This project was started in 2007, with a total estimated cost of P6.7 billion. As part of the project, TAREC constructed or improved 15km of roads, a 60MVA substation, a 27km overhead  transmission line and a 3km submarine cable connecting the island of Guimaras to Panay.

TAREC also implemented various programs in education, livelihood and health aimed at making lives better for its host communities, said Atty. Elijo Sharon R. Herrera-Bellones, site lawyer of TAREC.

“TAREC remains committed to the development of renewable energy in the country and looks forward to new opportunities and partnerships in the immediate future,” she added.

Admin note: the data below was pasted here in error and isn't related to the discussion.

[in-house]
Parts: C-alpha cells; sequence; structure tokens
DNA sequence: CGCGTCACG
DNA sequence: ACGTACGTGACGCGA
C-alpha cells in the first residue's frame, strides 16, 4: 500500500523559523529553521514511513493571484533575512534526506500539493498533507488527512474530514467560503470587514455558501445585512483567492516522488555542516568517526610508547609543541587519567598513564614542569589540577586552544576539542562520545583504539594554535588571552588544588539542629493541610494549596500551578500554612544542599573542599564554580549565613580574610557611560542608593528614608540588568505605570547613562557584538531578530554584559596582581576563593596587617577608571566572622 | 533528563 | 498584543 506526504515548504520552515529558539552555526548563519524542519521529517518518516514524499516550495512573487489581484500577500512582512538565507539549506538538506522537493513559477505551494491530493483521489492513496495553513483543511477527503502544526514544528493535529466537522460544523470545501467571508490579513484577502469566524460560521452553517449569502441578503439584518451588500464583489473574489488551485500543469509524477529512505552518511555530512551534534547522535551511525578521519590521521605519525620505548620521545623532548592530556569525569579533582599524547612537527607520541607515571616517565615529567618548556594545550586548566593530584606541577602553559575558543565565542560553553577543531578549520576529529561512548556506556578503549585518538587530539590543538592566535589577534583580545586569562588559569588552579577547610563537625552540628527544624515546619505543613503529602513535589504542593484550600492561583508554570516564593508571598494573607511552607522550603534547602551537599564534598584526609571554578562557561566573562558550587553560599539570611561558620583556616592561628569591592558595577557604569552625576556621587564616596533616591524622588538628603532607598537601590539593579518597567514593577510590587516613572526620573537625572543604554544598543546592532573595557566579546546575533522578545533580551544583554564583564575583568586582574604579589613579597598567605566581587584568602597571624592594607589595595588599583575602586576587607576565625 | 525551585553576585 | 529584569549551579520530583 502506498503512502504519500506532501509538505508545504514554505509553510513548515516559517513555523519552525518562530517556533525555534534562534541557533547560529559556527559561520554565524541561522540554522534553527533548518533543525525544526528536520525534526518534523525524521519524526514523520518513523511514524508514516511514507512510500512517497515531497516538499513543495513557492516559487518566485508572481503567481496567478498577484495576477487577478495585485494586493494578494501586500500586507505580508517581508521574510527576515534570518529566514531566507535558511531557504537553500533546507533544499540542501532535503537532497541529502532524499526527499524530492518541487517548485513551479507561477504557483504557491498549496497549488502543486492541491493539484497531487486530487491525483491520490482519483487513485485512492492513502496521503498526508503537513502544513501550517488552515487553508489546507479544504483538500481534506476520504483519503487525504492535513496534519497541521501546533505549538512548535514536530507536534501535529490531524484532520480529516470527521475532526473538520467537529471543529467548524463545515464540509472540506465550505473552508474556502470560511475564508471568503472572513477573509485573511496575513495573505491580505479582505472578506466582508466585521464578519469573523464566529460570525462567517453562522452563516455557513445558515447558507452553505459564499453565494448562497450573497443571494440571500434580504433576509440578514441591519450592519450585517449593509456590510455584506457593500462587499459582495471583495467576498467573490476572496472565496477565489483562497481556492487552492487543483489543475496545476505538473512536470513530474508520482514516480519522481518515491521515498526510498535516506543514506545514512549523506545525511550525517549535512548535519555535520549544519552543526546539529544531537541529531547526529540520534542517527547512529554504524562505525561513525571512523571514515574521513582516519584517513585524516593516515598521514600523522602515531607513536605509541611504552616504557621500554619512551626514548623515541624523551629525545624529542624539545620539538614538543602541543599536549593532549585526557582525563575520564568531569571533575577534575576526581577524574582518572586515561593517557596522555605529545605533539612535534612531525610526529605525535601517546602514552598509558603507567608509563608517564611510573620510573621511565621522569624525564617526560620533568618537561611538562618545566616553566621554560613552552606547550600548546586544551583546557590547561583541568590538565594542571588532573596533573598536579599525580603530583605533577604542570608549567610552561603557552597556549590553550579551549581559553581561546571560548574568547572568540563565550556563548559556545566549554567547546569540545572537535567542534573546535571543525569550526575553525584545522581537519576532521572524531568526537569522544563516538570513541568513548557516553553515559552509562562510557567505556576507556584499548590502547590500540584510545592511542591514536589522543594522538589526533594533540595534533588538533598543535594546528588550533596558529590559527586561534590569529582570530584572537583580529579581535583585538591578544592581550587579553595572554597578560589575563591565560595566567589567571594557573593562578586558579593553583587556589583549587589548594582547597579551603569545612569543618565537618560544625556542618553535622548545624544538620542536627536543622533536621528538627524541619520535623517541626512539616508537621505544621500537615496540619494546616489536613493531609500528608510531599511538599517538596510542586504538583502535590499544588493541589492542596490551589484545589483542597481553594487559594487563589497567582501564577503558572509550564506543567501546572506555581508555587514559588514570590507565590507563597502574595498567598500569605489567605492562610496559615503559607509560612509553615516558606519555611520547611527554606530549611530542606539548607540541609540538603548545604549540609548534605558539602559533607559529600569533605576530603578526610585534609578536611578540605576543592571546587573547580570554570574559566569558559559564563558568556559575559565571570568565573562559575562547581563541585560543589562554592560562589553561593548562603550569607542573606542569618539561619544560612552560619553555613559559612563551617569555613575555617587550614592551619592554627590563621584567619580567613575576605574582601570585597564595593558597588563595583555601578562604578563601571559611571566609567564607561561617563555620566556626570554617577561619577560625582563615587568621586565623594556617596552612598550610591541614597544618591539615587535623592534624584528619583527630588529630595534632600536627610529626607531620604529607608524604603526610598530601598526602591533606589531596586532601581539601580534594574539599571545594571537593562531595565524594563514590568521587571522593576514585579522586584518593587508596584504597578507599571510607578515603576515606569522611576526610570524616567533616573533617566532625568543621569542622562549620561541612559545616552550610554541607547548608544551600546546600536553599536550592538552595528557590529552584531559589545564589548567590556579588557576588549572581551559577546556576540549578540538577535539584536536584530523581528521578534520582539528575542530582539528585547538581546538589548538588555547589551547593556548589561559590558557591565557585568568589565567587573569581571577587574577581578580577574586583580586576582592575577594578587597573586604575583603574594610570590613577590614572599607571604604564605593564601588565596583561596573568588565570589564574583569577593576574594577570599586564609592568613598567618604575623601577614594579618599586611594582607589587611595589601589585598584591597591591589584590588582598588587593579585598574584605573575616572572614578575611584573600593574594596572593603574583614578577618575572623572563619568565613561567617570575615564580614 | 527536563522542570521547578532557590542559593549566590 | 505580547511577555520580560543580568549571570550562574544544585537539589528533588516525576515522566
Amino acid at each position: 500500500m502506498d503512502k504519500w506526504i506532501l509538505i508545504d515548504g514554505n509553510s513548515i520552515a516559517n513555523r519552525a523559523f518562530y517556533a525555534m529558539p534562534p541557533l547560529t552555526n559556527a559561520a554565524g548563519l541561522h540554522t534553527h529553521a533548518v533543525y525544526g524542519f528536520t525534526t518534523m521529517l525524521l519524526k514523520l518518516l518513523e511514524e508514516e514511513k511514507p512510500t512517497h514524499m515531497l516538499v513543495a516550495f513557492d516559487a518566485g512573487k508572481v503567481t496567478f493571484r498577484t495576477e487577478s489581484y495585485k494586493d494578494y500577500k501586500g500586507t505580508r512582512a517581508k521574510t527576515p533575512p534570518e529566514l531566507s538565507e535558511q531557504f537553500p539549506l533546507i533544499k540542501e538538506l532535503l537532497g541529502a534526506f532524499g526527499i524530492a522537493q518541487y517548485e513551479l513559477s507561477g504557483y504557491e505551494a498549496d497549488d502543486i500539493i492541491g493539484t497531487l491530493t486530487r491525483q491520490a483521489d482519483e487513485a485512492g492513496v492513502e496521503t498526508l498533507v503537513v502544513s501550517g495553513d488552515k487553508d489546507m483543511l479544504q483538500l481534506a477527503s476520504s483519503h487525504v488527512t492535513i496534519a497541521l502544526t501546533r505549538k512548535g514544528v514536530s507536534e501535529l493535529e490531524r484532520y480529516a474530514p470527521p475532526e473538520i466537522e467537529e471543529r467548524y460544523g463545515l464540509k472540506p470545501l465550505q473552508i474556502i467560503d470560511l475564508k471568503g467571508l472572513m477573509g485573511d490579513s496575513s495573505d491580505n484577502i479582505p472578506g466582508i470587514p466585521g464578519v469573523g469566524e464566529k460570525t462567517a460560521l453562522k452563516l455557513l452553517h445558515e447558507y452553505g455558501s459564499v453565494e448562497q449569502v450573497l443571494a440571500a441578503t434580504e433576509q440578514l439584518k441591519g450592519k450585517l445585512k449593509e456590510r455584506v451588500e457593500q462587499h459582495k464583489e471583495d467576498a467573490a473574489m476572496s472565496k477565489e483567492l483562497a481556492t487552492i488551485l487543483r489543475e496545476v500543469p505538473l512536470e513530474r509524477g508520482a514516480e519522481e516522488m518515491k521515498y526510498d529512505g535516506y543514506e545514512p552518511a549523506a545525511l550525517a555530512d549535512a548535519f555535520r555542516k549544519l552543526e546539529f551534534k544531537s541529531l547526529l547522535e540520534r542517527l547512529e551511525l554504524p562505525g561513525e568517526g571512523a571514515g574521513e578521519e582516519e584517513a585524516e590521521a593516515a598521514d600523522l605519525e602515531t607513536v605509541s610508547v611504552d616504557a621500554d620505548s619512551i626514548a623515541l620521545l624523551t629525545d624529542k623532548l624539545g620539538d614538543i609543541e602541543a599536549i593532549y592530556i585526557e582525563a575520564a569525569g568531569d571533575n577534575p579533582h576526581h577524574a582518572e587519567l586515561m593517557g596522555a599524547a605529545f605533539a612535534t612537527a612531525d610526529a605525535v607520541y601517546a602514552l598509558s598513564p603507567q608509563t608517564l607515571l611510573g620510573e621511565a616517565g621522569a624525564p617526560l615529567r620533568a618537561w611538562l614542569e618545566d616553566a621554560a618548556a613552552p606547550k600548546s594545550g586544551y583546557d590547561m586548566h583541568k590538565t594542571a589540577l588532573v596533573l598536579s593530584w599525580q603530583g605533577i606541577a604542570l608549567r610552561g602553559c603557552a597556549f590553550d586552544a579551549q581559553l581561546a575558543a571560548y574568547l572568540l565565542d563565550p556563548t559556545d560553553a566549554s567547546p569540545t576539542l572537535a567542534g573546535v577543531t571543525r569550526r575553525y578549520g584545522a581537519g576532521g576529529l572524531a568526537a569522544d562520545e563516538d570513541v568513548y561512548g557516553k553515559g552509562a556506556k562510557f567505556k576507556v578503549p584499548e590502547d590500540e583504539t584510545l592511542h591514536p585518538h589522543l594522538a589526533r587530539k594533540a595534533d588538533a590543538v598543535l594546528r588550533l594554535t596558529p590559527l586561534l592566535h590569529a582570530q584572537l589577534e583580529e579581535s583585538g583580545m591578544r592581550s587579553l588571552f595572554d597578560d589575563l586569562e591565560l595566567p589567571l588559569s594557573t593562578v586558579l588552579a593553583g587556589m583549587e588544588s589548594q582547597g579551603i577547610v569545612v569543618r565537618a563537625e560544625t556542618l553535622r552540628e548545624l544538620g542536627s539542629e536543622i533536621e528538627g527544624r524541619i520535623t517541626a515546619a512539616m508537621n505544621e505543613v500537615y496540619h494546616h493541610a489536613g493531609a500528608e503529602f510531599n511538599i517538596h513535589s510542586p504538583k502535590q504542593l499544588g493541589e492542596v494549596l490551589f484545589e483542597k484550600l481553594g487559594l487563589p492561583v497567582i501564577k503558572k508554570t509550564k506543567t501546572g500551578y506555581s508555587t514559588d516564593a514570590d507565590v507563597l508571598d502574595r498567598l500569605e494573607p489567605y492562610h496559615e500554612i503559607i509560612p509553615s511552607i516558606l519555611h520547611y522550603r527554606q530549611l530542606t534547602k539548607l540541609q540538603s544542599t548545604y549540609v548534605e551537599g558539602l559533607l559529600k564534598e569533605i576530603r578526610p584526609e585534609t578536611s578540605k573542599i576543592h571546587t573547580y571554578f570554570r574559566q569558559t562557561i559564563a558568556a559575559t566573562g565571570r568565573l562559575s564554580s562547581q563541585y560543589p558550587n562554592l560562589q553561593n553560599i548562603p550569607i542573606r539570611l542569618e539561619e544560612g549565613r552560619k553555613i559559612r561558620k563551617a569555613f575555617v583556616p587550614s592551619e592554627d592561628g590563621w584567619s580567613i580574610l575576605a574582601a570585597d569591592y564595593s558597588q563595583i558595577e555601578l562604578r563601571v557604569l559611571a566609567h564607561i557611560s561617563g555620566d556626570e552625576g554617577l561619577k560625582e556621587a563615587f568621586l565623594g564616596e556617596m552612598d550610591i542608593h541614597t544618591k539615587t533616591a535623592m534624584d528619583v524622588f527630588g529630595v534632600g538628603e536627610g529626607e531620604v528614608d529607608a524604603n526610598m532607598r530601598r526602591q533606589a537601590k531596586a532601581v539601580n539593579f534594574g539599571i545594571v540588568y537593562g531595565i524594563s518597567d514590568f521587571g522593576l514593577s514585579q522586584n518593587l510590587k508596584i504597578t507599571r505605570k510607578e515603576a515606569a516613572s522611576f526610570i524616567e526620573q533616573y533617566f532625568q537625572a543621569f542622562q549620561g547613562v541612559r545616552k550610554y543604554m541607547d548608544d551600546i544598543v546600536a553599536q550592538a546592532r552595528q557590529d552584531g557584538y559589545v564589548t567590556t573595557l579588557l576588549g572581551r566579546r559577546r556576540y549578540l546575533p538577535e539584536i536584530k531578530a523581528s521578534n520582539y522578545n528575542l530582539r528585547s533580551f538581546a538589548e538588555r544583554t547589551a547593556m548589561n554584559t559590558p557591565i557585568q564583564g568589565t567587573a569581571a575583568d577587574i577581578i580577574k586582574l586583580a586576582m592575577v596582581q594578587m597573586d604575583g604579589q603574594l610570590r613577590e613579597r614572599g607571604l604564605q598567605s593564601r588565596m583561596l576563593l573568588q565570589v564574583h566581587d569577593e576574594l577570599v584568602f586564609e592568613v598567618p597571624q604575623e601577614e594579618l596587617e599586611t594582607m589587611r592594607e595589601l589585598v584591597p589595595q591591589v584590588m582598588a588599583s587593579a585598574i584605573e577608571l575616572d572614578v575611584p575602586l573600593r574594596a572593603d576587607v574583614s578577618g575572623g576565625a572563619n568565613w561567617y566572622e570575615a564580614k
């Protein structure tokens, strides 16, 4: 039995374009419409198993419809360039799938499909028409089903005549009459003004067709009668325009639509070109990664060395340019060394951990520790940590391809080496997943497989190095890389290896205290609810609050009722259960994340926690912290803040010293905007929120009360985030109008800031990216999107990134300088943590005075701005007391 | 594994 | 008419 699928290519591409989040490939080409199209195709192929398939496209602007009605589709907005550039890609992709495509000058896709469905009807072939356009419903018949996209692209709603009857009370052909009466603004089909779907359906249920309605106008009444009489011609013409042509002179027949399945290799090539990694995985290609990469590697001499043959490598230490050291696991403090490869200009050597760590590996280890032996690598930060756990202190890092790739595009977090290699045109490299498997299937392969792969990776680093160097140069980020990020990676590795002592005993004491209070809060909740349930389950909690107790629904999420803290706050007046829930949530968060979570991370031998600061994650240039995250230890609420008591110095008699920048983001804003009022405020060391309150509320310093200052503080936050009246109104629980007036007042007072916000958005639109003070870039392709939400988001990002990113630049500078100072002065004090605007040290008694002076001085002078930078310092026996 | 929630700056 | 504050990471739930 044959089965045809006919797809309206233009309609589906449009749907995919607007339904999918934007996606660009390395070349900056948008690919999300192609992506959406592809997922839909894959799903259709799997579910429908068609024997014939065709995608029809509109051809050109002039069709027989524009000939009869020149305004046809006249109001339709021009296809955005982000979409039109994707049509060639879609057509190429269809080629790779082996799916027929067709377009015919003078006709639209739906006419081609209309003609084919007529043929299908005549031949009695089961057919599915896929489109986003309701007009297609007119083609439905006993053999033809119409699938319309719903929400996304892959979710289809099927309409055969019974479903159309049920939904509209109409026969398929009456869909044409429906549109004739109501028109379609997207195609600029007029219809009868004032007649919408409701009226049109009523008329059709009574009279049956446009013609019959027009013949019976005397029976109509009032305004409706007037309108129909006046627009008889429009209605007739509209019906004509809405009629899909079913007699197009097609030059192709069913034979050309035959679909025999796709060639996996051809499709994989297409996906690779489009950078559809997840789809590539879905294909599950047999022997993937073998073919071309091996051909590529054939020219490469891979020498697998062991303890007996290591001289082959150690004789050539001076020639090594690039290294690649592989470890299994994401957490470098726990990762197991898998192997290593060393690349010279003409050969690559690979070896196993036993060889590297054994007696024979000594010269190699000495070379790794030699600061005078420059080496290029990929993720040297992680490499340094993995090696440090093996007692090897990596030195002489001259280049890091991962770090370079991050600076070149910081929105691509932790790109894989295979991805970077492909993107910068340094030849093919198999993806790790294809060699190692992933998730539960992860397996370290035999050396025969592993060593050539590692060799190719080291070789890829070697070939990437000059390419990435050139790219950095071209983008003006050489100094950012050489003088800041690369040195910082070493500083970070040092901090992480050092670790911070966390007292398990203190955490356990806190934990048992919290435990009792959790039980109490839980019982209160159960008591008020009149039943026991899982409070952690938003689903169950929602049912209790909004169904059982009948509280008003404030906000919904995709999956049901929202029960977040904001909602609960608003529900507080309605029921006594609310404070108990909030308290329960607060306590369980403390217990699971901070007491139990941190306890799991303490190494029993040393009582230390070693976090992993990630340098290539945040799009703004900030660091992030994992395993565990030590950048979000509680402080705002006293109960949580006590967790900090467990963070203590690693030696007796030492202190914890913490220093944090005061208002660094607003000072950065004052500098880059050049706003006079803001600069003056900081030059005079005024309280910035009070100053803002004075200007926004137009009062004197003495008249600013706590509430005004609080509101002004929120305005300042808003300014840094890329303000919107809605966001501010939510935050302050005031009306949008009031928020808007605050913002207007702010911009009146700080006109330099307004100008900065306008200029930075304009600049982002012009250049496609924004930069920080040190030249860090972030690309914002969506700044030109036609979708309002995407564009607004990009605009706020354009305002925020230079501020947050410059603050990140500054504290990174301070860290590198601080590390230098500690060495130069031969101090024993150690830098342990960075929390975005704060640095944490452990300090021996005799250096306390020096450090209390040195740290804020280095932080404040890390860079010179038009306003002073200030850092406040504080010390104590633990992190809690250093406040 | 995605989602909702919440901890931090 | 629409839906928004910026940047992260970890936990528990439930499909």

TAREC will add 20 more wind turbines through the construction of the Sibunag Wind Farm.  Upon the completion of the Sibunag Wind Farm, a total of 94 MW can be generated, 54MW coming from the San Lorenzo Wind Farm and 40 from the Sibunag Wind Farm.

To guarantee safety, the wind turbines can withstand a 325-km/hour wind and 7.9 Richter scale earthquake.

The 54MW San Lorenzo wind farm is also a tourist destination. Tourists can view the wind turbines at Lookout Point Number Seventeen, an integrated tourism center that TAREC plans to contract by 2nd quarter of 2016. On that area stands one turbine, WTG No. 17.

Standing at its foot could make one feel so small and vulnerable. From the viewing deck, you can see all the rest of the 26 wind turbines comprising the entire San Lorenzo Wind Farm. It is quite windy and dry at the deck, so it is advisable to use a scarf to cover your head and protect your face.